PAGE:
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SPACs Need Urgent Relief From Buyback Tax, Industry Says

Posted on Dec. 15, 2022

With only two weeks to go before the 1 percent excise tax on stock buybacks goes into effect, the special purpose acquisition company (SPAC) industry is pushing for guidance that exempts SPACs from the tax.

The tax will have “deleterious impacts” on SPACs and their shareholders, the SPAC Association wrote December 14 to Lily Batchelder, Treasury assistant secretary for tax policy. The group requested an in-person meeting with Treasury officials to discuss a potential exemption for SPACs or, in the alternative, a process through which the companies can apply retroactively for waivers of the tax on a company-by-company basis.

The buyback tax, enacted by the Inflation Reduction Act (P.L. 117-169), wasn’t intended to apply to stock redemptions that happen when a SPAC simply returns the invested funds to shareholders, either in a liquidation or when the shareholders opt out of owning shares in a post-merger entity formed by the SPAC and its target company, the group argued. Those redemptions are obligations built into the SPAC formation documents, and so are “wholly separate from a voluntary corporate decision to repurchase shares” in order to affect a company’s stock price, it wrote.

Application of the tax to SPACs “will come with several unintended consequences that will harm capital markets” in the United States, and “litigation is likely to occur and soar” as SPAC stakeholders fight over which of them is on the hook to pay the tax, according to the letter.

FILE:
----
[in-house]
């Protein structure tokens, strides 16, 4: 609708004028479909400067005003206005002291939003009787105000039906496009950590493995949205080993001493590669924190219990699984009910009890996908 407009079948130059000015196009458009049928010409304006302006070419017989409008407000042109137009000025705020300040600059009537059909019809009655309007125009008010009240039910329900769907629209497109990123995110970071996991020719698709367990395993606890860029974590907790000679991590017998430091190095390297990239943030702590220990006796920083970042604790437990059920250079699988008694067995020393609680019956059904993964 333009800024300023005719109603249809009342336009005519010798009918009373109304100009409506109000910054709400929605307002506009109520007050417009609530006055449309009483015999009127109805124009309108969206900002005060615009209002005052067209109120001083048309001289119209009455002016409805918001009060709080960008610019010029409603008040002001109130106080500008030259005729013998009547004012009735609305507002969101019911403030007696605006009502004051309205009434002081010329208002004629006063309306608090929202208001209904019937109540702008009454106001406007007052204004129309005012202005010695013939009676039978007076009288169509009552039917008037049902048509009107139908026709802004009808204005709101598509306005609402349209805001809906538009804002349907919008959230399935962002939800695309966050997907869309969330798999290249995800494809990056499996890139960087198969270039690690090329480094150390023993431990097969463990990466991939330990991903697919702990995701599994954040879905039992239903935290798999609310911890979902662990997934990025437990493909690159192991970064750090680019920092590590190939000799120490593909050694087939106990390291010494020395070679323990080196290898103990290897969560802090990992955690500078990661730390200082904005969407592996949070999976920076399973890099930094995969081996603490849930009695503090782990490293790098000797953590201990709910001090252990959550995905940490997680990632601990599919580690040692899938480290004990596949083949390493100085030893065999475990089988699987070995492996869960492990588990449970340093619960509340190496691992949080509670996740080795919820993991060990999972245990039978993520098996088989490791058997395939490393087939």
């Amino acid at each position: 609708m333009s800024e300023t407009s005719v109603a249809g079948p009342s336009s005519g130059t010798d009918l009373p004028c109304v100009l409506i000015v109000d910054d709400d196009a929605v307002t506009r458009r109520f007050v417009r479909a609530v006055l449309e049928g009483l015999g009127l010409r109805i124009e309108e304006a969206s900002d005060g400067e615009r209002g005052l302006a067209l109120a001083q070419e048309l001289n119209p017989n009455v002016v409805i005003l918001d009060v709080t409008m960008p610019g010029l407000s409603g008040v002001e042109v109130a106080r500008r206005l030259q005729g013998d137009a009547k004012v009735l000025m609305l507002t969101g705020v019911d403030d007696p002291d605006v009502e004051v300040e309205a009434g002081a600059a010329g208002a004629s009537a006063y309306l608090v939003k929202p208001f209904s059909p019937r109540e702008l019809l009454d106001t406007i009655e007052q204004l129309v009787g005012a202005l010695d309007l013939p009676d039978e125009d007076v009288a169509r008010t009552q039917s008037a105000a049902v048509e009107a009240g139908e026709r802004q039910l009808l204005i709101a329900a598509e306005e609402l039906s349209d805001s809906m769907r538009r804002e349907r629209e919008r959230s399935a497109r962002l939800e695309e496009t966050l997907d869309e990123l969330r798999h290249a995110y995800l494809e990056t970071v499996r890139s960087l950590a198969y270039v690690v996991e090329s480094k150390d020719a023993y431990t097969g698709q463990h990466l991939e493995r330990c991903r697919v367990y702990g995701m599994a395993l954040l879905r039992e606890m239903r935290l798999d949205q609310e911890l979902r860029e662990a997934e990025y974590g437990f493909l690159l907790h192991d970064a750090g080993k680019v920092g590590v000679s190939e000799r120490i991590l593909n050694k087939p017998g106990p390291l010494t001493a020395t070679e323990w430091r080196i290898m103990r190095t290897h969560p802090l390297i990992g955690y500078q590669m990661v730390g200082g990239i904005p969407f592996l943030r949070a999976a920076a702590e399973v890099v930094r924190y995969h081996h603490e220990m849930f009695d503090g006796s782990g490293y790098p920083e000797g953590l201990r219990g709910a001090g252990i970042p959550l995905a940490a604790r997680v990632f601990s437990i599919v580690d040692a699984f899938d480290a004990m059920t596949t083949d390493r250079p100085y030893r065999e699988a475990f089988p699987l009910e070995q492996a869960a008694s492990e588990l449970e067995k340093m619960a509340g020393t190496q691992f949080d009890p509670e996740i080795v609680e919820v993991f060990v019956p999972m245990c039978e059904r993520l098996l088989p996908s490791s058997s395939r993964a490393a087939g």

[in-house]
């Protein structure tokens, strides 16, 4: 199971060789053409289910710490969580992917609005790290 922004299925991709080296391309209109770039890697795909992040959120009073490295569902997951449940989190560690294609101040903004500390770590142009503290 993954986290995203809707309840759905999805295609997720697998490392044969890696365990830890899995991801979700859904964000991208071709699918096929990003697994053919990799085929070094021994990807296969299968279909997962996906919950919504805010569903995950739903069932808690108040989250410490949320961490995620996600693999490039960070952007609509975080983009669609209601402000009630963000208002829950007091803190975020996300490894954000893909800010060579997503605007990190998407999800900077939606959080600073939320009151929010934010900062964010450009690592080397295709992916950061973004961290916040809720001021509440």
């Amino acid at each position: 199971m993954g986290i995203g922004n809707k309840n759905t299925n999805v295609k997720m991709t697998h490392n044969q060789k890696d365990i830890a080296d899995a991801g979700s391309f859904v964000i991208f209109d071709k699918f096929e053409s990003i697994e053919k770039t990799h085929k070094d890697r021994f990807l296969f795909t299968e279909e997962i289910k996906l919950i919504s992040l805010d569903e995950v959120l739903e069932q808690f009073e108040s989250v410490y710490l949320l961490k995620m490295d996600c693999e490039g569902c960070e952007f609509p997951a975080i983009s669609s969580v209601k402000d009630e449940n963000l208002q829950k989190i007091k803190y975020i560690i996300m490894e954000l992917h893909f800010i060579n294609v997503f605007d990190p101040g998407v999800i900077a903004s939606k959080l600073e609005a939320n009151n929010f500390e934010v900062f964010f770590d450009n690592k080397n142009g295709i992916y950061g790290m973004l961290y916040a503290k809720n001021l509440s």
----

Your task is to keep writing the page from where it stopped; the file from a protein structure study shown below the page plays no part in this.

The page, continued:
The group pointed out that current SPAC sponsors and several of the association’s members are weighing whether to liquidate before the tax goes into effect on January 1, 2023.

Disappearing SPACs?

Liquidations of SPACs that haven’t identified merger targets are happening at an accelerated rate. Douglas S. Ellenoff of Ellenoff Grossman & Schole LLP estimates that 20 percent of SPACs will liquidate by year-end if no guidance exempting them from the buyback tax issues is released before December 31.

Industry statistics compiled by SPAC Research show only one SPAC liquidation in 2021: Yunhong International, a $69 million initial public offering sponsored by Patrick Orlando, liquidated in November 2021.

In contrast, SPAC Research reports 79 liquidated SPACs in 2022 through December 12, including 23 liquidations during the first nine days of December alone.


Another SPAC sponsored by Orlando is bucking the observed trend toward liquidation: Digital World Acquisition Corp. (DWAC), the SPAC slated to combine with Trump Media & Technology Group, which owns the Truth Social media platform.

The two-year period during which DWAC was required to complete a business combination expired in September, and the merger with Trump Media & Technology Group — announced in October 2021 — wasn’t yet complete.

Instead of abandoning the merger, sponsors mounted a concerted effort to extend the deal period. In November DWAC shareholders approved an extension of time to complete the merger into 2023. Notably, the shareholder-approved amendment to the SPAC documents doesn’t add any provision indicating how the excise tax would be paid or by whom if it applies to redemptions of DWAC shares.

Despite an active SEC investigation and the withdrawal of some private-investment-in-public-equity investors, DWAC stock continues to trade at a higher price than that of any other active SPAC.

Code Sections
Subject Areas / Tax Topics
Magazine Citation
Tax Notes Federal, Dec. 19, 2022, p. 1767
177 Tax Notes Federal 1767 (Dec. 19, 2022)
Institutional Authors
Tax Analysts
Tax Analysts Document Number
DOC 2022-39667
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